The emerging tomato seedlings will have one set of narrow and sharply pointed leaves as they begin to grow. Within a week or so the plants will develop a second set of true leaves and this is when we need to be on our toes. We want to transplant them in the 6 packs in which they will be sold and if they get too big the roots get tangled and it is harder to work with them.

We use a 6/8 tray which have 8 – 6 packs for a total of 48 cells in a 10 by 20 inch flat. These also fit in the daisy flats. We put an empty sheet of 6 packs into a daisy tray and fill the cells with damp Pro-Mix that is leveled off by hand to loosely fill each cell. Then we begin to take the seedlings from the starting flat and plant them individually into the 6 packs. The seedlings are fairly delicate so they must be handled with great care so as not to crush the stems. Some people advocate handling them by the leaves but we have always handled them by the stem being really careful not to squeeze them.

We start by making holes in the soil that fills the 6 packs using a finger all the way to the bottom of the flat. The seedlings are then put roots and everything right to the bottom of the hole. We firm the medium up to support the stem and add a bit extra if it looks like the cell is not full. We pack them firm but not tight. We give them a few days to stabilize and then begin to give them a balanced fertilizer once a week until they are sold.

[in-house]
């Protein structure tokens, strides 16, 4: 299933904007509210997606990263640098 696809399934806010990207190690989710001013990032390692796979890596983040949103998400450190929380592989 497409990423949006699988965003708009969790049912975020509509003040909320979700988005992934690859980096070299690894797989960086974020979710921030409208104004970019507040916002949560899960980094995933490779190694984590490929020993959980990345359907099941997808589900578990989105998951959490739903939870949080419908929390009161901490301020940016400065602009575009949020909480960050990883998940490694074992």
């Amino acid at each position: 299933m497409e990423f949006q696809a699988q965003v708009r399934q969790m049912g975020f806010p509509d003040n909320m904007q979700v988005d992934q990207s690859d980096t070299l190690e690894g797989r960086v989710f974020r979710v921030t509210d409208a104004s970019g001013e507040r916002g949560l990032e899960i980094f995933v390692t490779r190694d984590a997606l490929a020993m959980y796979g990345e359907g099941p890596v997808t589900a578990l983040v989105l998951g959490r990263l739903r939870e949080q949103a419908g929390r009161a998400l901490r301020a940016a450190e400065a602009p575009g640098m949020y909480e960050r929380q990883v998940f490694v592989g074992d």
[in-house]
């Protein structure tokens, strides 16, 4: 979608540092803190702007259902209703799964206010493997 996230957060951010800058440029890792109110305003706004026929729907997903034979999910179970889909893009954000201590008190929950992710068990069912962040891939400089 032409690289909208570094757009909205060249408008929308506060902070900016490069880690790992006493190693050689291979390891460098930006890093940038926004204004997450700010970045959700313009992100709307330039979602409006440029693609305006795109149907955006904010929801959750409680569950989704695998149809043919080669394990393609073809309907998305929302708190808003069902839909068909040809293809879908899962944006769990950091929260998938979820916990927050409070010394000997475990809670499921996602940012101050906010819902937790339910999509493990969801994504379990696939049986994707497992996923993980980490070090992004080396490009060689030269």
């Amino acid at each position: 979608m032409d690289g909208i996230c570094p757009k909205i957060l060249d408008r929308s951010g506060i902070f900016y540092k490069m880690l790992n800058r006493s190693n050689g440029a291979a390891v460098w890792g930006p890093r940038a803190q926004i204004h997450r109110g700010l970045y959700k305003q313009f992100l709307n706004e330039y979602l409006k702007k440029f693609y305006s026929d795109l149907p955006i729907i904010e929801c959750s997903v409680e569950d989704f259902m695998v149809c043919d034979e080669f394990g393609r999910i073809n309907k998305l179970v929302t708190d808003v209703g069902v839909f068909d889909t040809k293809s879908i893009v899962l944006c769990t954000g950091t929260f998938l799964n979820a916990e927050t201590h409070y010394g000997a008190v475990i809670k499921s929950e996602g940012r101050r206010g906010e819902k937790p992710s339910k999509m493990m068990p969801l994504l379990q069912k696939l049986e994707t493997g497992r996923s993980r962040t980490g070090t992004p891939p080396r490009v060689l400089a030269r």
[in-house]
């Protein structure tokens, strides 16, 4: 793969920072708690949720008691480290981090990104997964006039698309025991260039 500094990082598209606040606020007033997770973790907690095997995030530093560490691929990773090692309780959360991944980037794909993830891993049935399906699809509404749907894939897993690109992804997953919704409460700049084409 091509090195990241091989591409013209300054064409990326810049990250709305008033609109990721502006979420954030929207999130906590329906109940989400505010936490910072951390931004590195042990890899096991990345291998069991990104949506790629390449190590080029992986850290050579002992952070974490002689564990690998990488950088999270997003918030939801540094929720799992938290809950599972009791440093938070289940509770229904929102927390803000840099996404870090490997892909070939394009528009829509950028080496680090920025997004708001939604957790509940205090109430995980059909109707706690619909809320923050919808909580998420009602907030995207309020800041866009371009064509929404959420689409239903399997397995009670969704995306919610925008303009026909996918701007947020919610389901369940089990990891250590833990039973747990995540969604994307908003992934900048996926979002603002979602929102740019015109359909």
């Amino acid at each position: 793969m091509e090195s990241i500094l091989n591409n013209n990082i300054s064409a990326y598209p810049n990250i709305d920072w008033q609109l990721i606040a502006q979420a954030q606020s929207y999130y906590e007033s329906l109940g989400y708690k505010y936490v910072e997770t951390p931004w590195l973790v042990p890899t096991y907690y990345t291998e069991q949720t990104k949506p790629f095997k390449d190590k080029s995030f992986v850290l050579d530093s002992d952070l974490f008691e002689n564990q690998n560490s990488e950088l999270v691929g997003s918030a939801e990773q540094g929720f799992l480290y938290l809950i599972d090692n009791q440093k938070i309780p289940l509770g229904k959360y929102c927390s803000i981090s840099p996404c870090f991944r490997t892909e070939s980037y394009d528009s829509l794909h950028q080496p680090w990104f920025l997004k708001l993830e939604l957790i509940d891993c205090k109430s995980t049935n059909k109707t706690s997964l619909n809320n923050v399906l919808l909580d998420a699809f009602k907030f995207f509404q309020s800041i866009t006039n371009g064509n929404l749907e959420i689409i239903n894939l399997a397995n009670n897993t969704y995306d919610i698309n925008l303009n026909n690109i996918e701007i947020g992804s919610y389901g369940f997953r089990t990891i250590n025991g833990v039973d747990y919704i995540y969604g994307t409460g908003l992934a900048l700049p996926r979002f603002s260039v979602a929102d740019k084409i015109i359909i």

After a short period of about 2 to 2 1/2 weeks we pinch the tops off to encourage branching. This does not hurt the plants and helps to keep them from getting leggy. We keep them pinched back until they are ready to finish up and go out into the world.

As soon as we can we begin to move them out of the greenhouse and into the sun and wind. At first we give them only an hour or so in the morning or after noon but in a week or 2 they can be left out all the time, unless a frost is imminent. Then we have to decide whether to leave them out and cover them with old sheets or bring them back into the greenhouse which by this time of the year is busting with plants. If the temperatures are forecasted to be in the mid 30s we generally leave them out but any lower they go into the greenhouse. Tomatoes will freeze easily and a freak frost can ruin the whole crop.

Every year we start something different and this year is no exception. We usually have an early determinate variety like early girl or Oregon spring. These tomatoes will grow in a tight bush and stop growing when they are a few fee high, unlike a indeterminate variety like super sweet 100 which will grow 6 to 8 feet high on a trellis. This year we have started a tomato variety called “tumbling tom” which is bred for baskets. Phyllis has tried to grow super sweet 100 in baskets with less than satisfactory results. The super sweets do not want to hang down with out breaking, they are better for climbing. So we thought we would give the tumbling toms a try. There will be a post on them as soon as we see how they were.

For now everything is growing and we have a forecast of at least a week of sunny or partly sunny weather that will give the new tomato starts a great boost.